Tuesday, May 12, 2009

twitter promoted to standard list

There are a bunch of websites I talk about to people who are running things like local youth projects, clubs, young people's centres, and so on. It's not a long list, because all these people are very busy either running work with young people IRL, or in the back room doing admin.

But is a useful list, because a Social Networking presence is both a point of contact and a way of promoting your work; engagement and participation, if you're lucky. It's less work and more fun than running your own website, and young people are often already there, on the look out for new contacts and things to do.

These websites used to be as follows:
  • Myspace - the choice for young people's music projects, art, creative
  • Facebook - for youth parliament, volunteering, young campaigners and sport (seniors)
  • Bebo - good for health and social groups and sport (juniors)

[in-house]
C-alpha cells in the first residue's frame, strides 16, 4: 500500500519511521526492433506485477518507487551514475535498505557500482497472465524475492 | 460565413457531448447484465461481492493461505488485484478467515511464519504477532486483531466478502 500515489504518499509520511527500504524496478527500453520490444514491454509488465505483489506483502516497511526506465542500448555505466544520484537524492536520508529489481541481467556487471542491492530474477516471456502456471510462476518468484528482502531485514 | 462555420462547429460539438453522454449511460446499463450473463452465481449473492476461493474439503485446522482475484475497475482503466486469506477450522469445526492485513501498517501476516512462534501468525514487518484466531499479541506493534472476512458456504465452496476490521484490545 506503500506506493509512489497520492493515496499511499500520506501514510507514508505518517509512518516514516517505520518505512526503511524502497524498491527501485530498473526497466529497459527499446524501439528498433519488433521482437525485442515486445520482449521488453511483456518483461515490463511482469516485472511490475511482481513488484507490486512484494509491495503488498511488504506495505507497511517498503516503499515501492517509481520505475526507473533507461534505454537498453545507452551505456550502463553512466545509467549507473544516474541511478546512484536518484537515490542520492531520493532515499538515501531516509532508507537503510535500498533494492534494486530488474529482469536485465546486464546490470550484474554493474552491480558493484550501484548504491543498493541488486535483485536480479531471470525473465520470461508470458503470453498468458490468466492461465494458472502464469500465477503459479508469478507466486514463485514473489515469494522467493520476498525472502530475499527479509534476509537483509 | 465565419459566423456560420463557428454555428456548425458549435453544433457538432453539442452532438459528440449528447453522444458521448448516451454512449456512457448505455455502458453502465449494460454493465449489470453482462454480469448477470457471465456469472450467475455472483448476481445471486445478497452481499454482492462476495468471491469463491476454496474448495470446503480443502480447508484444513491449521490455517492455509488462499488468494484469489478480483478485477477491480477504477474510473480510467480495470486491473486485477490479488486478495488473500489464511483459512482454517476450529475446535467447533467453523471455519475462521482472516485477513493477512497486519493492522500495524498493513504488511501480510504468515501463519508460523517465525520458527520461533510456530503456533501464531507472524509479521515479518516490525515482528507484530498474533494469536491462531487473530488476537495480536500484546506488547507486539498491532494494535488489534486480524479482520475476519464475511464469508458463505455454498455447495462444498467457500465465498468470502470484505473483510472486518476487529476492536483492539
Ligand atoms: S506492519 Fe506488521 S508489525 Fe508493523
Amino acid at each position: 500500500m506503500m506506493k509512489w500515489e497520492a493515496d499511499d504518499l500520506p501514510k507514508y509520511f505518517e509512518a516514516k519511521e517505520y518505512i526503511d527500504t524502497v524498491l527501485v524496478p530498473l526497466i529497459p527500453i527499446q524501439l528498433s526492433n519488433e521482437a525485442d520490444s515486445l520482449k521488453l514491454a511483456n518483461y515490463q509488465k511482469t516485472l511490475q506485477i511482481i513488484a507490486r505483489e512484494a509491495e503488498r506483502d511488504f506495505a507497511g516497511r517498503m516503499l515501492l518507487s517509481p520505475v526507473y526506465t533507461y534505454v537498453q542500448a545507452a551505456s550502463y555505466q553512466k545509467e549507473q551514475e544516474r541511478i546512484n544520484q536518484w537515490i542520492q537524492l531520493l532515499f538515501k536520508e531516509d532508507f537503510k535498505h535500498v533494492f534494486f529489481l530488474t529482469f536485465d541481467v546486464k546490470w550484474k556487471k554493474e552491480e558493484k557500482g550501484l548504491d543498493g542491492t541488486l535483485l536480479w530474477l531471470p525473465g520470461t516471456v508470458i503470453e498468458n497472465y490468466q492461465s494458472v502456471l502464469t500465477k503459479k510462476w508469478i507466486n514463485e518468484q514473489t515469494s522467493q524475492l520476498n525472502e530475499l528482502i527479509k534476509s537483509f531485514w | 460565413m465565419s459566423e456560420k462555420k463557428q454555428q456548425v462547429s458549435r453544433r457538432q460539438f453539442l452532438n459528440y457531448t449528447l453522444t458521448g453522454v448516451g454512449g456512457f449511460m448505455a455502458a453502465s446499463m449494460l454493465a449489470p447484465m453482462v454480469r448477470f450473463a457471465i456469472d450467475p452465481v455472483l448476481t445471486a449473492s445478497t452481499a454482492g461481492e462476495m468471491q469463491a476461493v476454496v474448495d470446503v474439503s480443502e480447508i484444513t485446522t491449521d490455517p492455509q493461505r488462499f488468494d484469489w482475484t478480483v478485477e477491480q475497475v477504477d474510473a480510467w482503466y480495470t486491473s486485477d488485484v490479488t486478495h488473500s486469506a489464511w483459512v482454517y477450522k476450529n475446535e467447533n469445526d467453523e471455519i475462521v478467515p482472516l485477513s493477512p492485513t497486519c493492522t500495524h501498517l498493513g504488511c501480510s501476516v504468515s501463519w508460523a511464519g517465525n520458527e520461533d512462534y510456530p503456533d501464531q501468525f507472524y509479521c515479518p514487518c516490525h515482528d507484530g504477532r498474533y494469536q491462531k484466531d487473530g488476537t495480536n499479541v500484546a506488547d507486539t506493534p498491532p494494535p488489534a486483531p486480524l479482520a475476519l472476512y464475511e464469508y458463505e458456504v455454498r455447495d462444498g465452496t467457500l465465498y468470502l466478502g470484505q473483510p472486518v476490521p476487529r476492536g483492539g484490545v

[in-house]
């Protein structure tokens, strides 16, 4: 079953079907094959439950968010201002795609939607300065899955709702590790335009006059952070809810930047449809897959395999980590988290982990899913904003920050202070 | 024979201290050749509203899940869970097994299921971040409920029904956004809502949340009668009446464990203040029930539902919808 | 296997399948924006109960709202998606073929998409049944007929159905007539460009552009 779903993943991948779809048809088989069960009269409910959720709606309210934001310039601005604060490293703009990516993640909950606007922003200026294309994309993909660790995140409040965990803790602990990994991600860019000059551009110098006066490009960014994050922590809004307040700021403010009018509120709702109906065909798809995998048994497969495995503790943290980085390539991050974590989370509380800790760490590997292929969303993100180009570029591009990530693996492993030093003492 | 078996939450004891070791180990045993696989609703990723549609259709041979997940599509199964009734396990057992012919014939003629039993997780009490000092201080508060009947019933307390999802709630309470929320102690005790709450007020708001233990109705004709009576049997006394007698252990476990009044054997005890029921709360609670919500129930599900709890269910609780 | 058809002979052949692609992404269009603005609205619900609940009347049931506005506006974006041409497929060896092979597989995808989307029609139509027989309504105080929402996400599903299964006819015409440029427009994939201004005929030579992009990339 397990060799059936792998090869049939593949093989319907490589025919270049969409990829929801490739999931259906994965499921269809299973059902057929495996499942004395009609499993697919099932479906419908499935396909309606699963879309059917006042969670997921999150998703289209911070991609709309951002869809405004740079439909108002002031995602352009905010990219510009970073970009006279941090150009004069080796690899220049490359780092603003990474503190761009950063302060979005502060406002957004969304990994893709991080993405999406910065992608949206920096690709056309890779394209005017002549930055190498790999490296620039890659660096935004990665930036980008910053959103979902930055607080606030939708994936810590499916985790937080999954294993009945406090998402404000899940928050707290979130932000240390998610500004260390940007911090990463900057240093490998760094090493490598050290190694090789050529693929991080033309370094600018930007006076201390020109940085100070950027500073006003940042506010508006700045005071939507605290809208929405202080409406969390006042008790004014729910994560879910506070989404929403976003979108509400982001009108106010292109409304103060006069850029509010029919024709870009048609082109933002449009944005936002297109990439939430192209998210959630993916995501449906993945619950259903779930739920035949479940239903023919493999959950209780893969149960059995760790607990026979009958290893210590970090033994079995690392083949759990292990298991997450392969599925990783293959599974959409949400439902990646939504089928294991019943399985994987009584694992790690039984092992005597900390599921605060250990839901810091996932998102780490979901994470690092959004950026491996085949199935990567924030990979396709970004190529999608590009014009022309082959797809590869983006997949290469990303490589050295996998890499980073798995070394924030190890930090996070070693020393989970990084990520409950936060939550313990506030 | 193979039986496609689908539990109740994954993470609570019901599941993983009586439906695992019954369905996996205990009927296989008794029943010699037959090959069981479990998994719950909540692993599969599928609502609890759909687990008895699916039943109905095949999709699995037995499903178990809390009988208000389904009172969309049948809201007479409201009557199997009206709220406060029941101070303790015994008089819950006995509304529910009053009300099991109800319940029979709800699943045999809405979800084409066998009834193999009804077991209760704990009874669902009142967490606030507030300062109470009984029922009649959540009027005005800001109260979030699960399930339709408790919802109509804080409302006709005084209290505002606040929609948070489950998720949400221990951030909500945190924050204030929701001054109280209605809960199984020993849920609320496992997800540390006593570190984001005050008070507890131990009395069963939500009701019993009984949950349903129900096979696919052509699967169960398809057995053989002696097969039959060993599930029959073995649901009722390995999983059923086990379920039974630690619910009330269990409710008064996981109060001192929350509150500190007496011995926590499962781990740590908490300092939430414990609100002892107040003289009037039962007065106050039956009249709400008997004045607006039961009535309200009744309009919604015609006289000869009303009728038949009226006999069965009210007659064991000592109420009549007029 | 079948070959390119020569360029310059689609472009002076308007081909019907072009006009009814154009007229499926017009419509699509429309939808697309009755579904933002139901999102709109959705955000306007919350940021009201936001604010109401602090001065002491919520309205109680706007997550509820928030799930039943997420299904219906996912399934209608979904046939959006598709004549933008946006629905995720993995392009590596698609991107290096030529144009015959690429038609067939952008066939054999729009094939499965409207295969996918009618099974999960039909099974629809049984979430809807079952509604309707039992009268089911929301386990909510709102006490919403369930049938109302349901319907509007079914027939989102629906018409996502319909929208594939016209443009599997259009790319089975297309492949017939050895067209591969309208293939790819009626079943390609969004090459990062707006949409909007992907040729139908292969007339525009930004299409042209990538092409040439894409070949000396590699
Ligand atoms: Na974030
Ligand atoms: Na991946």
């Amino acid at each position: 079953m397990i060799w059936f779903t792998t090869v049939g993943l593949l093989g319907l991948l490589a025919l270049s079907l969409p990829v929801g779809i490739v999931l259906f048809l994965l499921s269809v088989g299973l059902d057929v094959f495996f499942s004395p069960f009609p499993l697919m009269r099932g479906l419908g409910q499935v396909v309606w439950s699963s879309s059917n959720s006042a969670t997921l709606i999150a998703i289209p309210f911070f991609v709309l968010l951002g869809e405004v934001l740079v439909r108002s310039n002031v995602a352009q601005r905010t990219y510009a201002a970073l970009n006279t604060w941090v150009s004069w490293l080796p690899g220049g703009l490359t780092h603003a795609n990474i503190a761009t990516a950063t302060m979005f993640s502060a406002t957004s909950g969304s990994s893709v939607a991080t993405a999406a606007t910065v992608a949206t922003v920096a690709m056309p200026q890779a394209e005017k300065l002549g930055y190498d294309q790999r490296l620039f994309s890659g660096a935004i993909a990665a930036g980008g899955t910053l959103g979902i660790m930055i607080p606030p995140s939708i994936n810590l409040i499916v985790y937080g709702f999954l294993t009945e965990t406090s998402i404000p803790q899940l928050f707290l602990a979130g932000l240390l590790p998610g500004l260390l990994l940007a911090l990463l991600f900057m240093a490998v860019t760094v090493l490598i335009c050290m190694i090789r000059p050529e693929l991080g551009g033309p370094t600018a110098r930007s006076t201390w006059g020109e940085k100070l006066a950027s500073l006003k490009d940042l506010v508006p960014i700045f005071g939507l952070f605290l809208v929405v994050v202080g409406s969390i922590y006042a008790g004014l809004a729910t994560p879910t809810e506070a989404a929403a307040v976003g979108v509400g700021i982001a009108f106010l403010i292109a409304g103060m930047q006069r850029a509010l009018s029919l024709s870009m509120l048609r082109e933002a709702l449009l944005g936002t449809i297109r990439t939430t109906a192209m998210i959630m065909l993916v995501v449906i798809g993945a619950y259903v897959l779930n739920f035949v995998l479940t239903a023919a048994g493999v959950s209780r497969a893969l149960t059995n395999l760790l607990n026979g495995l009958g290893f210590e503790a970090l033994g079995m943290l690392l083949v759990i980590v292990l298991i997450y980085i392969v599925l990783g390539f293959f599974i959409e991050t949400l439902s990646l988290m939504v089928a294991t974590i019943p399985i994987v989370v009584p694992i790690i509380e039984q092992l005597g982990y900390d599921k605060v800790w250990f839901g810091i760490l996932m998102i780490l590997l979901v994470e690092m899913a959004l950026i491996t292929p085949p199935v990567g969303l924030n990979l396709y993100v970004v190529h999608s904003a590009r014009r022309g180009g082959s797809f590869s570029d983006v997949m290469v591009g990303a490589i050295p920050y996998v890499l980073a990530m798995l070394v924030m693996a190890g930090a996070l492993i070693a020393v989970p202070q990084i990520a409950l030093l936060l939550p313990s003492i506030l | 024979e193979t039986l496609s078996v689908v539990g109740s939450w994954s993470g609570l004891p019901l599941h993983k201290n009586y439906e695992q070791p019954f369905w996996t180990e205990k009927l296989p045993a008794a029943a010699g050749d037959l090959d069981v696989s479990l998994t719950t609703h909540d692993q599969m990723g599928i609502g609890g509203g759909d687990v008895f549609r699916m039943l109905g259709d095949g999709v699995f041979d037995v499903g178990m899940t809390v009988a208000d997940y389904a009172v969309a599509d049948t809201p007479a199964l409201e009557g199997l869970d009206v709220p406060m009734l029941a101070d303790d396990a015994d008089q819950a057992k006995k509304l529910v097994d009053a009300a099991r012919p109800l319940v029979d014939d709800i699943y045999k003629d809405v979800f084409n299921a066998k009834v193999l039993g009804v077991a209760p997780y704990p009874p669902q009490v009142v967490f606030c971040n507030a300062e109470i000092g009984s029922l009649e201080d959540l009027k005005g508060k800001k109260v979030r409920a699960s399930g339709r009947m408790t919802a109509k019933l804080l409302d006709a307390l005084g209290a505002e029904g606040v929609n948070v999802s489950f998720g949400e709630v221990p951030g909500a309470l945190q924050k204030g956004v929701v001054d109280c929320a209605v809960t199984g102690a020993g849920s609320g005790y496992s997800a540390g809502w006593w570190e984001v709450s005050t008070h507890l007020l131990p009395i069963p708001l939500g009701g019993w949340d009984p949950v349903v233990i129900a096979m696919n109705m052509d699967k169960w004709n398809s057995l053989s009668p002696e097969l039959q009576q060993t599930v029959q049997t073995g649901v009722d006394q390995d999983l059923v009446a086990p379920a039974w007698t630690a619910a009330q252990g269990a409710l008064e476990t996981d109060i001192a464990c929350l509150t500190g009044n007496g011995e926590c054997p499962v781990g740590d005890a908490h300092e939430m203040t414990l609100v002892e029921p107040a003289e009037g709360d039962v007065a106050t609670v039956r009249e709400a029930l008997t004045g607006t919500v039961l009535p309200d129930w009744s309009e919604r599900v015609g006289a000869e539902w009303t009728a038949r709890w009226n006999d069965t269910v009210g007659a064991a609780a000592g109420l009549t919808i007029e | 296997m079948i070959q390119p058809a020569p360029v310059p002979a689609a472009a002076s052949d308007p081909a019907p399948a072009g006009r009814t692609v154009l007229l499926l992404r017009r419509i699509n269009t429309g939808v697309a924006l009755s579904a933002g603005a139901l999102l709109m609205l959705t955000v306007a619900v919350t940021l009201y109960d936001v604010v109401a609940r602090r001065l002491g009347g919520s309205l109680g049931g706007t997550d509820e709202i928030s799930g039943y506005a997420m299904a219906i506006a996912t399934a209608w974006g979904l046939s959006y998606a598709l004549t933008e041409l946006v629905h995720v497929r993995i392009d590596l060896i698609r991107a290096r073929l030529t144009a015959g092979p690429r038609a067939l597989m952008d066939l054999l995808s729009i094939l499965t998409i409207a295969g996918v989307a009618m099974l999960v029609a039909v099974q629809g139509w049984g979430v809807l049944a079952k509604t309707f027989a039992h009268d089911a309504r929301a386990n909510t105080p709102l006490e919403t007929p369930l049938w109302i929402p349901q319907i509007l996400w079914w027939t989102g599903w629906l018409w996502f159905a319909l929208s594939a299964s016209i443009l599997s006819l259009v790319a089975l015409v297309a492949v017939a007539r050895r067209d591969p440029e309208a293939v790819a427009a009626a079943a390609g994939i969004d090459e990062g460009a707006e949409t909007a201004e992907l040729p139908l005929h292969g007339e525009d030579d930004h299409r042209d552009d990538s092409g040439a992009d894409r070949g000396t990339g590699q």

These aren't hard and fast divisions, of course. There are some big campaigns on Bebo like It doesn't have to happen (knife crime), and there are lots of major, minor and local health providers on Facebook (like the Oxford Chlamydia Screening Project), and there's plenty more than music on myspace (the British Youth Council, for example). All the social networks have the tools to post tunes, picture, updates and so on, and all allow graded privacy, so you can let some people in, but not others. Often the only really key question is what do you use, and what do your young people use?

Which led me to someone coming in for this chat, and starting by saying, "What about Twitter?" Received wisdom says Twitter is not popular with the right age group, not a good way of forming groups, and not a good way of disseminating information (as the updates are too short). Or had everything changed again? I went off to check.

Short answer; it's changed a bit. The age distribution has crawled down a little, and the emerging conventions for linking and topic threading have made it a more useful communications channel. And I've made myself a work Twitter in anticipation of it changing some more, and so I can demonstrate Twitter safely to colleagues.

However, as far as advising workers goes, I'll be sticking with saying (much as I do for blogs, in fact) , don't do it unless it's something you would do anyway. At the moment there's just not enough value added -- or enough of your local young people there to reach out to.